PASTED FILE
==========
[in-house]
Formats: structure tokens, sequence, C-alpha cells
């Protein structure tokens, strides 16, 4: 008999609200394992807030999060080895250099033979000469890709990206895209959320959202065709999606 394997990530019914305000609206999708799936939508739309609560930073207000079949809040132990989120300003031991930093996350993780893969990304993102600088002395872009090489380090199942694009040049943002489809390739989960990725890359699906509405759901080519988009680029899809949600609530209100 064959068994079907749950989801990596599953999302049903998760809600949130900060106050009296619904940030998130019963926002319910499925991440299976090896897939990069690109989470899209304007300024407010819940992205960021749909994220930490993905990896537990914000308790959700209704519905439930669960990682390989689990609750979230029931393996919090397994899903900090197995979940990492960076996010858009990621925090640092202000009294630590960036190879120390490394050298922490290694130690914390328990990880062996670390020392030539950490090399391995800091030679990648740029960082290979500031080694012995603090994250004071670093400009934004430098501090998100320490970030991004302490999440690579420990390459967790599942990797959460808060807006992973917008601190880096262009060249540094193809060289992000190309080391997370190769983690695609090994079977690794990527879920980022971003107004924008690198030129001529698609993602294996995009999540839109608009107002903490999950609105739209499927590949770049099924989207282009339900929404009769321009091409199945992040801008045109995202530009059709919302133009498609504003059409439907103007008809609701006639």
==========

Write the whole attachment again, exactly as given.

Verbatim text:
[in-house]
Formats: structure tokens, sequence, C-alpha cells
């Protein structure tokens, strides 16, 4: 008999609200394992807030999060080895250099033979000469890709990206895209959320959202065709999606 394997990530019914305000609206999708799936939508739309609560930073207000079949809040132990989120300003031991930093996350993780893969990304993102600088002395872009090489380090199942694009040049943002489809390739989960990725890359699906509405759901080519988009680029899809949600609530209100 064959068994079907749950989801990596599953999302049903998760809600949130900060106050009296619904940030998130019963926002319910499925991440299976090896897939990069690109989470899209304007300024407010819940992205960021749909994220930490993905990896537990914000308790959700209704519905439930669960990682390989689990609750979230029931393996919090397994899903900090197995979940990492960076996010858009990621925090640092202000009294630590960036190879120390490394050298922490290694130690914390328990990880062996670390020392030539950490090399391995800091030679990648740029960082290979500031080694012995603090994250004071670093400009934004430098501090998100320490970030991004302490999440690579420990390459967790599942990797959460808060807006992973917008601190880096262009060249540094193809060289992000190309080391997370190769983690695609090994079977690794990527879920980022971003107004924008690198030129001529698609993602294996995009999540839109608009107002903490999950609105739209499927590949770049099924989207282009339900929404009769321009091409199945992040801008045109995202530009059709919302133009498609504003059409439907103007008809609701006639």